Below is a piece written for and published by TalkPoverty.org (find original post here)
The first time I lost my job, the owner of the small design agency where I worked sat in a chair across from me in his spandex shorts and spiked bicycle shoes. He proceeded to lay off my soon-to-be husband Dylan and me, and then click-clacked his way back to his desk. Six years later, that image of him is the only thing I can laugh at about that day.
As our boss walked away, panic shot through my body. It was 2009. The recession had now smacked us right in the face.
When Dylan and I tried to get the two months of back pay that we were owed, the North Carolina Department of Labor flatly told us there was no recourse, and suggested we apply for unemployment benefits (UI). The process was daunting. It required a lengthy registration and application, a long lead time before we’d receive any benefits, and a “weekly certification” to prove we were seeking new employment. Eventually, our first unemployment checks came in. Mine totaled around $150 per week, Dylan’s around $85 per week.
Our daily job searches and revised resumes were fruitless. We delayed paying bills, cashed in coin jars, and sold off the few luxury items we had, like film cameras and well-played, treasured records. But it wasn’t enough to keep us in our apartment.
We made the difficult decision to move into the basement of my future mother-in-law’s home in New Hampshire. Our unemployment benefits, though meager, were key to getting us a moving truck so we could have a roof to live under and hold onto the things we hadn’t sold.
Fourteen months later, I was laid off again—right after I had returned from our honeymoon. Dylan, too, had lost his job in New Hampshire shortly before we were married. Instead of newlywed bliss, we faced stress and fatigue as we crunched numbers to make ends meet.
Luckily, the process for claiming unemployment was much easier and faster in New Hampshire. And since our recent jobs had paid us slightly higher wages, and New Hampshire policies were far more generous, our checks came in at $450 between the two of us—almost double what we received in North Carolina.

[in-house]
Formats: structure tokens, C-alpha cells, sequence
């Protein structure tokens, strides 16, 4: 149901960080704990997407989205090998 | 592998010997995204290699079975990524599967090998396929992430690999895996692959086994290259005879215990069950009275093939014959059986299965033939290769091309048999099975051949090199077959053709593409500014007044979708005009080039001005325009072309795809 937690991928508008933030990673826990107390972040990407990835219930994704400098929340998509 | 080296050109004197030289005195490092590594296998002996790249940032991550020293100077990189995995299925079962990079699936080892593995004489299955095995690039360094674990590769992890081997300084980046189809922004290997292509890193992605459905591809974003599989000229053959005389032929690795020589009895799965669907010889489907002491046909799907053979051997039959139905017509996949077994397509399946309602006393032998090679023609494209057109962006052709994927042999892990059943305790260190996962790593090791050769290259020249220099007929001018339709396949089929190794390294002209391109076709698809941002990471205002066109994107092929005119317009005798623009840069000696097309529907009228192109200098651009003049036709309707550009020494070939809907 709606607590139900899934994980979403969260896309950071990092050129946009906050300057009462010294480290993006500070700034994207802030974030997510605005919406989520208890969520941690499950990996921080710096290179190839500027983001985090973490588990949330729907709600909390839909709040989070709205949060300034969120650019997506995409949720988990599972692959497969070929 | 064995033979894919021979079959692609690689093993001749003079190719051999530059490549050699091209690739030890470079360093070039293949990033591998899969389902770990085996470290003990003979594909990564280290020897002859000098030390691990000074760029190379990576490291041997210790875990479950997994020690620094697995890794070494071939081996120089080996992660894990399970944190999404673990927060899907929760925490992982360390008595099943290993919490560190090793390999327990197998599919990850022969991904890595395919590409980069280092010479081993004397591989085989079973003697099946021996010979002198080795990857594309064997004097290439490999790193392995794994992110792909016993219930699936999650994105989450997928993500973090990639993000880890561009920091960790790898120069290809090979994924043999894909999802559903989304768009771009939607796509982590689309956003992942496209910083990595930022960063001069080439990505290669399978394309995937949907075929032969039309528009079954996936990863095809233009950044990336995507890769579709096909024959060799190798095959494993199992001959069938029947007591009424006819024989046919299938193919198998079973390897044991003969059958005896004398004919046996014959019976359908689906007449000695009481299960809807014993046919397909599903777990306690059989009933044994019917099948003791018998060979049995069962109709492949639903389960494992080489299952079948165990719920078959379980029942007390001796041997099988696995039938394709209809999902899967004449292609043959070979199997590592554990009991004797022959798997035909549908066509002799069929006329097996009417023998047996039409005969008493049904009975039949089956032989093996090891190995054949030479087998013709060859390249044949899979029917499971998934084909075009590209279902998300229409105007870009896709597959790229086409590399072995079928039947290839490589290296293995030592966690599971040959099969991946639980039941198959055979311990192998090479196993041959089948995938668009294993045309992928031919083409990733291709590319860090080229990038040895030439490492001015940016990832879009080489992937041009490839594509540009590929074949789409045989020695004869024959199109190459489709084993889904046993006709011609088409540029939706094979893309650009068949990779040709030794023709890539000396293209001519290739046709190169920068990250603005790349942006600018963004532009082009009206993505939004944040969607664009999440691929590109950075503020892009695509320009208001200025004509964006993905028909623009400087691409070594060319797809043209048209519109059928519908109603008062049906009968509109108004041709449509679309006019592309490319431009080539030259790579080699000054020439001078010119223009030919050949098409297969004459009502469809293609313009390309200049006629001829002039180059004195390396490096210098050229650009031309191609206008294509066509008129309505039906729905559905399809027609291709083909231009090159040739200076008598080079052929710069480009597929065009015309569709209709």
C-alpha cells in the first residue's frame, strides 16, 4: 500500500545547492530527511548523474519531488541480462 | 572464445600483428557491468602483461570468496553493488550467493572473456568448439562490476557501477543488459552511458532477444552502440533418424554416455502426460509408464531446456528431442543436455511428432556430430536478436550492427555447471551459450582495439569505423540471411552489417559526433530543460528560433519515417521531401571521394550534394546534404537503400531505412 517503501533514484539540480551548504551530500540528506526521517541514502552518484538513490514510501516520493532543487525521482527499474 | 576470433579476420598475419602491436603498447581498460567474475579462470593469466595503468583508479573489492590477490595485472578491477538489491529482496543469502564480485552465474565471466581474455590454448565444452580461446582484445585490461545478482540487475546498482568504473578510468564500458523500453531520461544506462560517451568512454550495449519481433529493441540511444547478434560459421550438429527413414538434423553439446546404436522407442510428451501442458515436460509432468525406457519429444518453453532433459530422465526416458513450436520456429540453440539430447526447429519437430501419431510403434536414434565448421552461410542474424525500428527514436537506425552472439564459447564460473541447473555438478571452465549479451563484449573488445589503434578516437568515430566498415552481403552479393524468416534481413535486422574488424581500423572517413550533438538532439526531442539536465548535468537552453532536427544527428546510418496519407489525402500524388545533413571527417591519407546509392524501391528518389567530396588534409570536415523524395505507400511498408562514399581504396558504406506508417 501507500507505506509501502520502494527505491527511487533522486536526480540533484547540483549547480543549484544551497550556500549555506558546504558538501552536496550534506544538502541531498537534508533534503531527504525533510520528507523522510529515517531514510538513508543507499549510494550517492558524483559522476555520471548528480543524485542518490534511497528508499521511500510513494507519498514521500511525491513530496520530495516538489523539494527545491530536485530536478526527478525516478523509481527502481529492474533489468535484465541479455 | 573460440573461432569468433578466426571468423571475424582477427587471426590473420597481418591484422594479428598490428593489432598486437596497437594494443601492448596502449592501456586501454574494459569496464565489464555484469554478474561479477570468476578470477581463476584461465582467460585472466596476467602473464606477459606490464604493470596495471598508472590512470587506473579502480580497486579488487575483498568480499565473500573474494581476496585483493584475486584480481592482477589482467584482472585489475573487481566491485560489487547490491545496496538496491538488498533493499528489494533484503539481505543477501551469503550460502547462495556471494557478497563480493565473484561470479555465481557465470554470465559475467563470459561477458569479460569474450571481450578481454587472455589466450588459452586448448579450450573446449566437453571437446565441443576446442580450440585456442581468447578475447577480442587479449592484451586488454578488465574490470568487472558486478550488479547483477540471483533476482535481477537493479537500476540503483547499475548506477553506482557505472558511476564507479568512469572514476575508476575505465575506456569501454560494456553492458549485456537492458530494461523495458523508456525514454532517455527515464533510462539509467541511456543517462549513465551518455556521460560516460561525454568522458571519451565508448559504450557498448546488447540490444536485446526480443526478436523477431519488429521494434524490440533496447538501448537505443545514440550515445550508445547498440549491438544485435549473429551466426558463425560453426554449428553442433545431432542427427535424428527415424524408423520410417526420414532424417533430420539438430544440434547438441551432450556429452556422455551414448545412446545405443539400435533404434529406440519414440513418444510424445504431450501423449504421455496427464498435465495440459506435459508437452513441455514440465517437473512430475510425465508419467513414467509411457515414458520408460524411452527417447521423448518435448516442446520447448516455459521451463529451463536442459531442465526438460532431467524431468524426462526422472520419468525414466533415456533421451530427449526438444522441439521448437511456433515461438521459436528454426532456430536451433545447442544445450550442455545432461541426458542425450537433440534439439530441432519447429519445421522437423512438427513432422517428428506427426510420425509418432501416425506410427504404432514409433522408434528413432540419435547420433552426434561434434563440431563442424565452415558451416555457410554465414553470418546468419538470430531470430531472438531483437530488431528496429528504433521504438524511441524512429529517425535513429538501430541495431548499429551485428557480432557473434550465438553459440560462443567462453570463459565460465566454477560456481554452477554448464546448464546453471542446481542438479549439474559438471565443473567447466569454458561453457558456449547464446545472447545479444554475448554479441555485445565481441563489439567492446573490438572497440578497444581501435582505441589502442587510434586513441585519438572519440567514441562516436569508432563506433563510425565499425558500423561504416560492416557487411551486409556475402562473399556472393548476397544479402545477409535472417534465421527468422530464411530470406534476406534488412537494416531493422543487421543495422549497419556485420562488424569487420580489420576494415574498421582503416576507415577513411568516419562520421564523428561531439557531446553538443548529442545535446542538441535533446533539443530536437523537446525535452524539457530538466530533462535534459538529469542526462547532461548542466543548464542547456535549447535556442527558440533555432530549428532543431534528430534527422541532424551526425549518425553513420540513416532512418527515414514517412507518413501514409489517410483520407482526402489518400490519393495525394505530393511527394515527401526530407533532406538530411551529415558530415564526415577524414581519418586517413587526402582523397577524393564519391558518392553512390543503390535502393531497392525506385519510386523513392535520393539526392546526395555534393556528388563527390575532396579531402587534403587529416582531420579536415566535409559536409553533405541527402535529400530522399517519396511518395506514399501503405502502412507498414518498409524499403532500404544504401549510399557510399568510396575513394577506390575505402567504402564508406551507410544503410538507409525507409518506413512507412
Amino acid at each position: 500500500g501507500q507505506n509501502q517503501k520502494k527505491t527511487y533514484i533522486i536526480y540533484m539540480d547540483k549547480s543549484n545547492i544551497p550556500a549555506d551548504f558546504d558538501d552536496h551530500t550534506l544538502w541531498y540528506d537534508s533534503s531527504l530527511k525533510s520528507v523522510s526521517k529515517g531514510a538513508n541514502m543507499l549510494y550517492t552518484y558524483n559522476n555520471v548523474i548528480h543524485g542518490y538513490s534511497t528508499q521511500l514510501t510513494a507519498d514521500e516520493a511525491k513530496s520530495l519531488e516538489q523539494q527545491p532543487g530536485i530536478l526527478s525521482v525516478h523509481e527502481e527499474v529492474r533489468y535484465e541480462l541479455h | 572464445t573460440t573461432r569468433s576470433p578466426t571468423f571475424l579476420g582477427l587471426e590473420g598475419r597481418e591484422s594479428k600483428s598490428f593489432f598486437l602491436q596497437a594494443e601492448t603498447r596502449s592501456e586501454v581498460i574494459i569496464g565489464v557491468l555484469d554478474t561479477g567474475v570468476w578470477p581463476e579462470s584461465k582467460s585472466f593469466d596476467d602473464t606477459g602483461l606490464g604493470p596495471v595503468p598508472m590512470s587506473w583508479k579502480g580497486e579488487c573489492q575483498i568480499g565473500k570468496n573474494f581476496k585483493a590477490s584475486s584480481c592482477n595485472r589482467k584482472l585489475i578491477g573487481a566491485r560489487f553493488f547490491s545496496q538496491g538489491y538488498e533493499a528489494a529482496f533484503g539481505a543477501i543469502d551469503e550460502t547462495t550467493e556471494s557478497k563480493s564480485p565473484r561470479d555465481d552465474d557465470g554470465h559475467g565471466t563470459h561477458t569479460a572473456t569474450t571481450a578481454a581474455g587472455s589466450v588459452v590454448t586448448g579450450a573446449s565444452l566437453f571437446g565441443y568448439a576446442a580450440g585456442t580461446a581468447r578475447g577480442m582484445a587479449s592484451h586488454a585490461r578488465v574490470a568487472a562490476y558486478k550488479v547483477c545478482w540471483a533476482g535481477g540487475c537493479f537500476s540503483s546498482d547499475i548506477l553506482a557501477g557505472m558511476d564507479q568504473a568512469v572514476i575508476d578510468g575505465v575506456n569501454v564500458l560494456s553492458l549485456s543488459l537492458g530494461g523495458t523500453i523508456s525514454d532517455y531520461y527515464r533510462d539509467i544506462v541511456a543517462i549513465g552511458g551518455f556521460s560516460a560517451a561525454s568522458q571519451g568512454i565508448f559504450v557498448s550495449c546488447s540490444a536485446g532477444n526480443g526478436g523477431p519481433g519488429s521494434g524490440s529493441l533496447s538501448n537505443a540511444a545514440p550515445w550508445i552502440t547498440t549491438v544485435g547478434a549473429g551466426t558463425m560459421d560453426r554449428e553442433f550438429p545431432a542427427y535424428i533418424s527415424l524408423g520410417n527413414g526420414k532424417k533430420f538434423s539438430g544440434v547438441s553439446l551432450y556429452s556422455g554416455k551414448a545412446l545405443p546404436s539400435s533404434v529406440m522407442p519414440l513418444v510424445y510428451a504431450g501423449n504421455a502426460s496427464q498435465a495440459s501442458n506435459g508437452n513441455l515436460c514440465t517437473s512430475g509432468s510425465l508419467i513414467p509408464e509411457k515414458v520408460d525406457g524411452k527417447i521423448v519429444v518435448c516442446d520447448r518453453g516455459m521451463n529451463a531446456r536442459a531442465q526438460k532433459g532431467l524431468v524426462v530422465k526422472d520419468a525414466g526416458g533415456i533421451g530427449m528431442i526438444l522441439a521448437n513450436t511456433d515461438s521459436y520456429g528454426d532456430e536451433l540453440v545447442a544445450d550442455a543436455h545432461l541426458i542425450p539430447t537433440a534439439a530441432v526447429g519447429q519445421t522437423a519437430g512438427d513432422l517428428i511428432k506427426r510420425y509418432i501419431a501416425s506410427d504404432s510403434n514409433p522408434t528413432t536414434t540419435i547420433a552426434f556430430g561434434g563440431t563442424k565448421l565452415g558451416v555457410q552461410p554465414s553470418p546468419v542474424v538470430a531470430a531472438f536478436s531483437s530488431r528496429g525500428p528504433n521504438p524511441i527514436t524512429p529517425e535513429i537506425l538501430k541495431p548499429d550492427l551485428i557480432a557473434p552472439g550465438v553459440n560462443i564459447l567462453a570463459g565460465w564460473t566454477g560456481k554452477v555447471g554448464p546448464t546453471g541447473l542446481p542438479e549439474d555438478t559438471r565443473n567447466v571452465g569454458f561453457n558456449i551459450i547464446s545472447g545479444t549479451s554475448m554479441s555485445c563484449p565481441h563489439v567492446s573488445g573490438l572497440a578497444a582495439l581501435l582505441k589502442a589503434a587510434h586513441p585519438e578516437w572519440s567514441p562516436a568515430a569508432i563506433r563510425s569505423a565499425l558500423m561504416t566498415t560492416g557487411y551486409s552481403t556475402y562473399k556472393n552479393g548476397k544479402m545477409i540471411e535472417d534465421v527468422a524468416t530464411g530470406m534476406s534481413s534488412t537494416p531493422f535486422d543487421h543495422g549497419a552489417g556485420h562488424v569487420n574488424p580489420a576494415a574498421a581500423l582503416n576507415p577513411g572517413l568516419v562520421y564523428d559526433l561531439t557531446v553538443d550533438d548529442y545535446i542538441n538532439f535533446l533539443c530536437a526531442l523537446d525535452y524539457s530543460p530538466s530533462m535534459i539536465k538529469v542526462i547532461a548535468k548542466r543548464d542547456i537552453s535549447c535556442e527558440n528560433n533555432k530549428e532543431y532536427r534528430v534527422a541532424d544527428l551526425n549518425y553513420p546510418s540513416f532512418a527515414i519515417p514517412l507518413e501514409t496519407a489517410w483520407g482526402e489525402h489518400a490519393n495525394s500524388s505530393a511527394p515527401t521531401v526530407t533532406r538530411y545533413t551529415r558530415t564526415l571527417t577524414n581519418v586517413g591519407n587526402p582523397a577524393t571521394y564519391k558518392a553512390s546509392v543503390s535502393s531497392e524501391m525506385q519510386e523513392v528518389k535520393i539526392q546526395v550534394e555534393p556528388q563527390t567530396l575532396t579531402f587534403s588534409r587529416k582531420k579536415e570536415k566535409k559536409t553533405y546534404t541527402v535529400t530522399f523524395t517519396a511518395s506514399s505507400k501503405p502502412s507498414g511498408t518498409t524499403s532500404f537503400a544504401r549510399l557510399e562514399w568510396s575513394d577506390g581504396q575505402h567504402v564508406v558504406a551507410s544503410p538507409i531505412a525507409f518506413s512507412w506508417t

But the bills continued to pile up on the kitchen counter. There were stacks of legal pads on the nightstand. We postdated and subtracted to survive—a process made more difficult on an empty stomach, which was too often the case for us. We eventually applied for SNAP, the Supplemental Nutrition Assistance Program. After we got through its long application process the program gave us a second huge sigh of relief. We could eat. Therefore we could think. Crunch some more numbers.
Six years later, my husband and I still live paycheck to paycheck. But the specter of poverty sits right on my shoulder. It’s there. Always.
Because I have faced the reality of living on a shoestring, I know how critical programs like unemployment insurance and SNAP are. Without them, the story of our small family would be radically different. We would not have gone on to start our own business, begun to build up our savings (albeit slowly), or, with trepidation, started to dream again.
But public assistance has become even harder to secure in states like North Carolina. Since we left, the state legislature has passed harmful cuts to the UI program. Now residents are eligible for just 13 weeks of UI—half the duration permitted in most other states. In our case, this harsh time limit wouldn’t have given us any chance of finding suitable jobs and applying for them, let alone completing the process of interviewing and securing a start date. In contrast, the state of New Hampshire offers modest insurance benefits that gave us the boost we needed to get back on our feet.
I know too many people who work hard and get knocked down. It’s time for an unemployment insurance system that lifts people back up—no matter where they live.